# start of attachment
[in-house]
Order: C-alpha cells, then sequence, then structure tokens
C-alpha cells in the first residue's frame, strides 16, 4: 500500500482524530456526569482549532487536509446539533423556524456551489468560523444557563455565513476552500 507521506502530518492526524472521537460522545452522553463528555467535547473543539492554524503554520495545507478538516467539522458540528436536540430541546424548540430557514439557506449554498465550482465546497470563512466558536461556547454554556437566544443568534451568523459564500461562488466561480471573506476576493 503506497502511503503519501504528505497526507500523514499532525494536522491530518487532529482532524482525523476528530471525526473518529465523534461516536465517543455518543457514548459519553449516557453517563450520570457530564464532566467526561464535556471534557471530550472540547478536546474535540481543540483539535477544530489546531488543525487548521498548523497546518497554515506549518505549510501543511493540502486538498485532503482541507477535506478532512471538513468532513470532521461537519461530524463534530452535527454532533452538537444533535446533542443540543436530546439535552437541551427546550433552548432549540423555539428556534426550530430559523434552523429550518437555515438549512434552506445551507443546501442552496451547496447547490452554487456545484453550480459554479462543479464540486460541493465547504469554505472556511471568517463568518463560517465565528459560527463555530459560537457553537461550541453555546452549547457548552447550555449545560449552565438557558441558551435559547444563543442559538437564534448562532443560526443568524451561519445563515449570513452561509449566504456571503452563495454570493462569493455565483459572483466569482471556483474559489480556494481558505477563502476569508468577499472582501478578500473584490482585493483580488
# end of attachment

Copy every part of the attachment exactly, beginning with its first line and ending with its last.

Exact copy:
[in-house]
Order: C-alpha cells, then sequence, then structure tokens
C-alpha cells in the first residue's frame, strides 16, 4: 500500500482524530456526569482549532487536509446539533423556524456551489468560523444557563455565513476552500 507521506502530518492526524472521537460522545452522553463528555467535547473543539492554524503554520495545507478538516467539522458540528436536540430541546424548540430557514439557506449554498465550482465546497470563512466558536461556547454554556437566544443568534451568523459564500461562488466561480471573506476576493 503506497502511503503519501504528505497526507500523514499532525494536522491530518487532529482532524482525523476528530471525526473518529465523534461516536465517543455518543457514548459519553449516557453517563450520570457530564464532566467526561464535556471534557471530550472540547478536546474535540481543540483539535477544530489546531488543525487548521498548523497546518497554515506549518505549510501543511493540502486538498485532503482541507477535506478532512471538513468532513470532521461537519461530524463534530452535527454532533452538537444533535446533542443540543436530546439535552437541551427546550433552548432549540423555539428556534426550530430559523434552523429550518437555515438549512434552506445551507443546501442552496451547496447547490452554487456545484453550480459554479462543479464540486460541493465547504469554505472556511471568517463568518463560517465565528459560527463555530459560537457553537461550541453555546452549547457548552447550555449545560449552565438557558441558551435559547444563543442559538437564534448562532443560526443568524451561519445563515449570513452561509449566504456571503452563495454570493462569493455565483459572483466569482471556483474559489480556494481558505477563502476569508468577499472582501478578500473584490482585493483580488